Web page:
Recorded during their American tour in late 1969 and centered around live versions of material from the Beggars Banquet-Let It Bleed era, Get Yer Ya-Ya's Out! is often acclaimed as one of the top live rock albums of all time, although its appeal has dimmed a little today. The live versions are reasonably different from the studio ones, but ultimately not as good, a notable exception being the long workout of "Midnight Rambler," with extended harmonica solos and the unforgettable section where the pace slows to a bump-and-grind crawl. Some Stones aficionados, in fact, prefer a bootleg from the same tour (Liver Than You'll Ever Be, to which this album was unleashed in response), or their amazing the-show-must-go-on performance in the jaws of hell at Altamont (preserved in the Gimme Shelter film). Fans who are unconcerned with picky comparisons such as these will still find Ya-Ya's an outstanding album, and it's certainly the Stones' best official live recording.
Performance CreditsRolling Stones Primary Artist
Mick Jagger Guitar,Harmonica,Keyboards,Vocals
Mick Taylor Guitar,Vocals
Charlie Watts Drums
Bill Wyman Synthesizer,Bass,Keyboards,Vocals
Keith Richards Guitar,Keyboards,Vocals
Ian Stewart Piano,Keyboards
Technical CreditsRolling Stones Producer,Audio Production
David P. Bailey Cover Photo
Glyn Johns Producer,Engineer,Audio Production
Robert "P-Nut" Johnson Composer
Iris Keitel Repackaging Art Direction
Mick McKenna Tape Archivist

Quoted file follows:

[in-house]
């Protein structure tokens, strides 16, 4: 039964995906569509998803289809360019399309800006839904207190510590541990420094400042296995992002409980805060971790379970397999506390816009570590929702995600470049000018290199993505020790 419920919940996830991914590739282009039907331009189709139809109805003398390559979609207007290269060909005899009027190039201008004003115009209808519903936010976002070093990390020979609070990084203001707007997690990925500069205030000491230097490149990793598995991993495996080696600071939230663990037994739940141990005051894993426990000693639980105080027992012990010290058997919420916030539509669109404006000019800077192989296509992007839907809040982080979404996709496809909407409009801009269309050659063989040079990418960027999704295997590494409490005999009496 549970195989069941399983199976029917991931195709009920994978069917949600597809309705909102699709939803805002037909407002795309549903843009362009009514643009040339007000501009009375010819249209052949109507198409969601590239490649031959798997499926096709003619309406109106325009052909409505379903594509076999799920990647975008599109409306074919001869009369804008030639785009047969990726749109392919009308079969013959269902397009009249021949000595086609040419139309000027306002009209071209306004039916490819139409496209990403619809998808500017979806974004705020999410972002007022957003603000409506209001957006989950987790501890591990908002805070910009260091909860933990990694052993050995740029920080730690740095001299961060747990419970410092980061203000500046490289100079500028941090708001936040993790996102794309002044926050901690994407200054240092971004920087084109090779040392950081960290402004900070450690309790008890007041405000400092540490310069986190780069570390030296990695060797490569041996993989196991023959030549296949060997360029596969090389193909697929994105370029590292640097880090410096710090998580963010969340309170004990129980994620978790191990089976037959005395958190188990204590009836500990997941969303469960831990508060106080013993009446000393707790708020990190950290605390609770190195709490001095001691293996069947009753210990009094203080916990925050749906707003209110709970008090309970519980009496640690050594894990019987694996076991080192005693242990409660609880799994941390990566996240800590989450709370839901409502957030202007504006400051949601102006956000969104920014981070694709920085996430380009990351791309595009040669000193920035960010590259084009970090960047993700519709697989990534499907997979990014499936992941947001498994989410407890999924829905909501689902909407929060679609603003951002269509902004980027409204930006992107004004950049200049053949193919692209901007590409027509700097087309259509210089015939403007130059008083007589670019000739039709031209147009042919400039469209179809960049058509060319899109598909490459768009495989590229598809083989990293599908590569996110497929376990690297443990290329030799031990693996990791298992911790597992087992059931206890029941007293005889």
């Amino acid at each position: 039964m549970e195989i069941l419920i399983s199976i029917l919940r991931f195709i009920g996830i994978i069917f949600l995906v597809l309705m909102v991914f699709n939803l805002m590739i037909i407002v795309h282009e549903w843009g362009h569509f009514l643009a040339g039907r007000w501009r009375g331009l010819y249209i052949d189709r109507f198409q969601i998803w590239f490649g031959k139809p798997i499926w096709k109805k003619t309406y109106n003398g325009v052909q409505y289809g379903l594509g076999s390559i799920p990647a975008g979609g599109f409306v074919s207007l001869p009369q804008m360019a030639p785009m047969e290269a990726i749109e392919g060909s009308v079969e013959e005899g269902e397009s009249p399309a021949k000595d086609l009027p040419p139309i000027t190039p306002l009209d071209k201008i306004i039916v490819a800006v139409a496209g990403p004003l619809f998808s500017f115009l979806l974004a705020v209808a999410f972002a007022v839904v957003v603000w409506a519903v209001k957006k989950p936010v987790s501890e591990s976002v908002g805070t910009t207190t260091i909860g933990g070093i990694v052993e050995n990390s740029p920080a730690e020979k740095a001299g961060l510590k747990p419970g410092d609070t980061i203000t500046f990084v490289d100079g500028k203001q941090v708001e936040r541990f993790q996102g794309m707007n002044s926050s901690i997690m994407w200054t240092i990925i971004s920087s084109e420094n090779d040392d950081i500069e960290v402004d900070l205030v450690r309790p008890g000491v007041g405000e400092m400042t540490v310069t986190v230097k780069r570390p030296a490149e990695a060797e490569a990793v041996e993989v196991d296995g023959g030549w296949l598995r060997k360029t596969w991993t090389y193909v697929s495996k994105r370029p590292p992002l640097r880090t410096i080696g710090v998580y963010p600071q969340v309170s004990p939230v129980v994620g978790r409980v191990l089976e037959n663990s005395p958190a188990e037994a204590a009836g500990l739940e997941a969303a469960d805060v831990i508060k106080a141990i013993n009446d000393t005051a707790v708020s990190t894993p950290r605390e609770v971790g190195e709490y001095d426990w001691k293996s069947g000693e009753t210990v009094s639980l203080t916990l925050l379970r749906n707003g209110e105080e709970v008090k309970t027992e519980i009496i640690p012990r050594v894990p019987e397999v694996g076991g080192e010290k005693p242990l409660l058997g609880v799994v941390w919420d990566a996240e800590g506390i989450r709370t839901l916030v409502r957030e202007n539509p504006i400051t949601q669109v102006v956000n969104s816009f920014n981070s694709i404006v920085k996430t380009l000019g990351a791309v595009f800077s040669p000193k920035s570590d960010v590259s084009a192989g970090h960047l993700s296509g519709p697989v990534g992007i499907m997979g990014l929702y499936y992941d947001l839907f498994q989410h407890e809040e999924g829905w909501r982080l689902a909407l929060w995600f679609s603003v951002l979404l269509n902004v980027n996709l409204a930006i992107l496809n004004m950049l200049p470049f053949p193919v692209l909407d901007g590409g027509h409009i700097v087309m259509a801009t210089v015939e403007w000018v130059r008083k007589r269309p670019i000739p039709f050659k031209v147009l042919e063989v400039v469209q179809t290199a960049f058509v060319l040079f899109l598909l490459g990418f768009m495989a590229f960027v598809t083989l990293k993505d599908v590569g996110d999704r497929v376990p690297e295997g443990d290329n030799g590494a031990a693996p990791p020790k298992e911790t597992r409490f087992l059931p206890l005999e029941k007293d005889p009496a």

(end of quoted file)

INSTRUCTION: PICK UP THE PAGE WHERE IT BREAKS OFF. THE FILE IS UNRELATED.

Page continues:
Steve Rosenthal Archives Coordinator
Gus Skinas Engineer
Alisa Ritz Repackaging Art Direction
Lenne Allik Concept
Nicole Monea Design Production Assistant
Jody H. Klein Reissue Producer
Most Helpful Customer Reviews
Get Yer Ya-Ya's Out (Remastered) based on 0 ratings. 5 reviews.
"Get Yer Ya-Ya's Out" is the absolute definitive Rolling Stones live album. It features 10 great songs culled from a Madison Square Garden concert from the tumultous 1969 concert tour that culminated with the infamous Altamont. Among the best performances on the album are "Jumpin' Jack Flash", "Love In Vain" and "Carol". "Sympathy For The Devil" has a makeover here, with the samba beat on the original replaced loud guitars with two scorching solos by Mick Taylor and Keith Richards. Their performance of "Midnight Rambler" is 9 minutes and 4 seconds long, and it doesnt't lose heat for a second. Berry's "Little queenie" is performed superbly, with a chugging melody that reminds me of The Beatles' "Get Back". "Honky Tonk Women" grooves thanks to funky guitar riffs. The flame-enveloped "Street Fighting Man" closes the album. Now's the time to get yer ya-ya's out once again.
This is a classic Stones live album. It has some Great cuts. The only problem is that it feels short as there are only 10 songs and in this CD age they really need to add another 10. But it is what it is and it's certainly worth owning.
This set is clearly a key piece of music history and soon will become a very sought after collectors set. many who heard them know the great songs and all of the fun to be had with them . The songs bring back memories and it is a great time in music . Enjoy it now like you are hearing it for the first time again.